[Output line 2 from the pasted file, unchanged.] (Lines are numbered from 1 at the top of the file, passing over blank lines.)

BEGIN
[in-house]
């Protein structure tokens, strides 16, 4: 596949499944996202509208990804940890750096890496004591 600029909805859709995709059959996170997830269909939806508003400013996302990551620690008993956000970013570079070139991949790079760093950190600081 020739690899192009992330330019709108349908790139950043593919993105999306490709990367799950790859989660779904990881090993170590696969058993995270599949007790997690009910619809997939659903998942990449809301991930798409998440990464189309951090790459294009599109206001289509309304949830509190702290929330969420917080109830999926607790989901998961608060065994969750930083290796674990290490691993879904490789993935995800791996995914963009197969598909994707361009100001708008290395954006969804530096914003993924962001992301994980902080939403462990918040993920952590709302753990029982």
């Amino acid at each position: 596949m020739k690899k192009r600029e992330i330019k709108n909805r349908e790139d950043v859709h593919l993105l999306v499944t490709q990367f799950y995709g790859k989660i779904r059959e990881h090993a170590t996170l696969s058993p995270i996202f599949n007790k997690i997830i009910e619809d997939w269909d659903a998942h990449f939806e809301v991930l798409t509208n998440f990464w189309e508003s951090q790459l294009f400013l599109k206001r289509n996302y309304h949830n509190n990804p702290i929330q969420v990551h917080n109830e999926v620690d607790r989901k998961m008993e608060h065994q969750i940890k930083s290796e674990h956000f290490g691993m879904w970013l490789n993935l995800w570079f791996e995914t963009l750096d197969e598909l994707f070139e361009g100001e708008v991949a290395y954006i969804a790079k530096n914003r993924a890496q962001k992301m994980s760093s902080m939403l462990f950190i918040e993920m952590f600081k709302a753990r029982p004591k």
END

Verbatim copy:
């Protein structure tokens, strides 16, 4: 596949499944996202509208990804940890750096890496004591 600029909805859709995709059959996170997830269909939806508003400013996302990551620690008993956000970013570079070139991949790079760093950190600081 020739690899192009992330330019709108349908790139950043593919993105999306490709990367799950790859989660779904990881090993170590696969058993995270599949007790997690009910619809997939659903998942990449809301991930798409998440990464189309951090790459294009599109206001289509309304949830509190702290929330969420917080109830999926607790989901998961608060065994969750930083290796674990290490691993879904490789993935995800791996995914963009197969598909994707361009100001708008290395954006969804530096914003993924962001992301994980902080939403462990918040993920952590709302753990029982």